Polish sausage, or kielbasa, can be purchased in the form of a large fully cooked ring or as individual link sausages. The two are rather different products and require different cooking methods, but they do share one thing in common. Although raw kielbasa are at their best when cooked slowly, there are also quick options for busy moms.
Well-made sausages are a surprisingly delicate food. They represent a careful balance of fat and meat, designed to remain juicy and flavorful when cooked. If they are overcooked or cooked at too high a temperature, most sausages will have a dry, sometimes crumbly texture. Modern sausages are usually about 30 percent fat by weight, much lower than traditional recipes. Much of what's left will cook out, but the remainder protects the sausage from drying, and helps carry rich flavors throughout the sausage.
Smoked kielbasa's distinctive flavor is largely because of the use of juniper instead of hardwood for smoking, a common choice in central and eastern Europe. It is fully cooked in the smoking process and needs only to be reheated at mealtime. It can be sliced or diced and added directly to dishes, simmered in a dish of cabbage or sauerkraut, or sliced and pan-fried for a crisp, seared surface. Most methods are acceptable, as long as the kielbasa is not overcooked. Children may enjoy the flavor, texture and temperature contrasts of hot kielbasa slices dipped in creamy dressing.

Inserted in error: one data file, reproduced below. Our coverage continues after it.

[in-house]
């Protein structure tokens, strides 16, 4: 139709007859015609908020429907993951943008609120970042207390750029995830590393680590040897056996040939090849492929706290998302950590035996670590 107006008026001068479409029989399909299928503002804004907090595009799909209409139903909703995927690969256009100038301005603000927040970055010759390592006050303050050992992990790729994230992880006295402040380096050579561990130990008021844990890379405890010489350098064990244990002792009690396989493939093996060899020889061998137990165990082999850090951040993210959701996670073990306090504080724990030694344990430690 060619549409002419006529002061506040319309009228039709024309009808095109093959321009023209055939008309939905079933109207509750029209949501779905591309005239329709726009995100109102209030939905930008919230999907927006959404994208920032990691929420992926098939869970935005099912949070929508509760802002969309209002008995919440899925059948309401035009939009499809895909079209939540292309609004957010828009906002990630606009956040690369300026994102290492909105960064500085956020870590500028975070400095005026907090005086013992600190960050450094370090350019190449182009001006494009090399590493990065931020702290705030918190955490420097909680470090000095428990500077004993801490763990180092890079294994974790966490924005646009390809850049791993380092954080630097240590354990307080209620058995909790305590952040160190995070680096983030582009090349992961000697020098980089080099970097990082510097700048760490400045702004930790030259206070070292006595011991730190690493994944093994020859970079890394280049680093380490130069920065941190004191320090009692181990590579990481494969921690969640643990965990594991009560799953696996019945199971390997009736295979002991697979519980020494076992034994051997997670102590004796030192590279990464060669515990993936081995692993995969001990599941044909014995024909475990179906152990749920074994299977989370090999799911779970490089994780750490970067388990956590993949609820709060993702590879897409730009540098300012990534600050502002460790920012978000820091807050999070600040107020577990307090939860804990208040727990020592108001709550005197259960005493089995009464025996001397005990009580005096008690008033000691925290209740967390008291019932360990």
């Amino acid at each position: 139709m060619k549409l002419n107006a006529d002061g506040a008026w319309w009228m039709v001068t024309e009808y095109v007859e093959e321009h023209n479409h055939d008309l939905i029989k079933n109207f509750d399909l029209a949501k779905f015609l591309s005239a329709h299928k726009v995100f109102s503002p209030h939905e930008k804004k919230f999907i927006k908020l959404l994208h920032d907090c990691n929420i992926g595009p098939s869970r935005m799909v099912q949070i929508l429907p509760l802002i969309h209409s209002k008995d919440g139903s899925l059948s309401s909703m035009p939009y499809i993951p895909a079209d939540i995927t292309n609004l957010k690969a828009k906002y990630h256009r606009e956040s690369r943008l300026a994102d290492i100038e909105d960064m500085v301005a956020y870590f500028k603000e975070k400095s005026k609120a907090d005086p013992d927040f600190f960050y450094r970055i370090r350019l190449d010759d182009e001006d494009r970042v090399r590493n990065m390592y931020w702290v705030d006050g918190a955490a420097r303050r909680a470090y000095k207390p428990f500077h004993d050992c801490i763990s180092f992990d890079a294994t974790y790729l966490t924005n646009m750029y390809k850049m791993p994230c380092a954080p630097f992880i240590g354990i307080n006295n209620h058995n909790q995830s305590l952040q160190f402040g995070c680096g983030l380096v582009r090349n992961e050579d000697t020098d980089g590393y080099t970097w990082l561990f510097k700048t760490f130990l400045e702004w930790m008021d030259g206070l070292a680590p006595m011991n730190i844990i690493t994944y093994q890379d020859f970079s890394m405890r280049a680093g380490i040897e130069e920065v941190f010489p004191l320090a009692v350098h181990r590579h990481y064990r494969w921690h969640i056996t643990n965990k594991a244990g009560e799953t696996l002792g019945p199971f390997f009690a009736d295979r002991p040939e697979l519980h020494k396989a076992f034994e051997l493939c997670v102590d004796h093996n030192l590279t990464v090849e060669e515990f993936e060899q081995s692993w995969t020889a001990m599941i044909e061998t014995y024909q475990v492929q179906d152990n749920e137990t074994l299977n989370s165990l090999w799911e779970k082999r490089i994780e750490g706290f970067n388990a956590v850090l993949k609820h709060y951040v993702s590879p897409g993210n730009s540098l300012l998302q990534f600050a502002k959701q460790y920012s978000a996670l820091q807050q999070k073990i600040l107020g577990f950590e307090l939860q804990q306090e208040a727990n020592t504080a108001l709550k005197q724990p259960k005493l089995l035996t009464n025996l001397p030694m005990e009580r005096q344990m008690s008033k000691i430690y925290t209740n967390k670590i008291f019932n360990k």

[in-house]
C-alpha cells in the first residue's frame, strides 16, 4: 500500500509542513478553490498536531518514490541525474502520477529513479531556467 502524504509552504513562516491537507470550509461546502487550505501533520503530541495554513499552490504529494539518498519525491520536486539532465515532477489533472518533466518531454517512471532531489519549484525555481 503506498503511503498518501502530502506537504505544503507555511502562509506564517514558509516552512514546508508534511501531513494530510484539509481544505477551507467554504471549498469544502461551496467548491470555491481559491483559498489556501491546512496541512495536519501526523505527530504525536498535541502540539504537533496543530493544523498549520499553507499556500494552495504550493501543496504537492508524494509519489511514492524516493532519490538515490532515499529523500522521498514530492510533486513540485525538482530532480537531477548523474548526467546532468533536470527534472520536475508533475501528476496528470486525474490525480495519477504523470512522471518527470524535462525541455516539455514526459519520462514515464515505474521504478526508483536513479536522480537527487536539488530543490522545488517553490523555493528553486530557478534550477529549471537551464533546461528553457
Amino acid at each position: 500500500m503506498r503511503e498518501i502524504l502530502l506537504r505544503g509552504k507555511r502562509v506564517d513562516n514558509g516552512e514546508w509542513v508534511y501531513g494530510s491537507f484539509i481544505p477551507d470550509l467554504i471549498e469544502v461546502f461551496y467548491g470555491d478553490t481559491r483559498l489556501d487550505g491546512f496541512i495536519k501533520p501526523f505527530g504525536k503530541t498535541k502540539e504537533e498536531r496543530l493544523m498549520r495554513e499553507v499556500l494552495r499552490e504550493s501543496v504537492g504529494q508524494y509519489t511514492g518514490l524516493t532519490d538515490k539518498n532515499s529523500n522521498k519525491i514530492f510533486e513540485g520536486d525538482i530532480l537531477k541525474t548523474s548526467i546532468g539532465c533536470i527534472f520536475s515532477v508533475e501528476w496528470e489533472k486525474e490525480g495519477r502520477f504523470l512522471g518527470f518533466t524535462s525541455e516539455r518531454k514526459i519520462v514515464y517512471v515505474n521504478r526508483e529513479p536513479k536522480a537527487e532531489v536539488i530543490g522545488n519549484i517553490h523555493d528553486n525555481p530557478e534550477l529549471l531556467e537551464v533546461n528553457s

Precooking Fresh Kielbasa
Fresh kielbasa requires more finesse in cooking. If it is thrown on the grill without any advance preparation, it's likely to be overdone on the outside before the inside is fully cooked. The best solution is to precook the kielbasa by poaching it gently until the internal temperature reaches 165 F when tested with a meat thermometer. The sausage is usually poached in lightly salted water, although cider and apple juice are other options. Never let the water come to a boil, which will toughen and overcook the sausage.
Finishing the Kielbasa
Once the sausage has been poached, it is fully cooked and only needs to be heated and browned. Grilling is a method that works well. Lightly score the casings to keep them from bursting, and turn the sausages frequently so they brown and heat evenly. If you are feeding a crowd, the sausages can be browned on a baking sheet at 375 F instead. Or cut the sausage into slices or wedges and brown them in a pan, then use them in a dish with stir-fried vegetables or pasta tossed with zesty salad dressing and seasoning mix.
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- "Professional Cooking"; Wayne Gisslen; 2003
- "Garde Manger: The Art and Craft of the Cold Kitchen"; Culinary Institute of America; 2000
- Wayne State University; Cavalcade of Food: Polish Cooking -- Making Kapusta and Kielbasa; Kevin Piotrowski; May 2011
- Food Network; Kielbasa in Polish Sauce; Emeril Lagasse; 1999
- Food Network; Philly-style Kielbasa with Fennel Kraut and Peppers; Dave Lieberman
Fred Decker is a trained chef and prolific freelance writer. In previous careers, he sold insurance and mutual funds, and was a longtime retailer. He was educated at Memorial University of Newfoundland and the Northern Alberta Institute of Technology. His articles have appeared on numerous home and garden sites including GoneOutdoors, TheNest and eHow.
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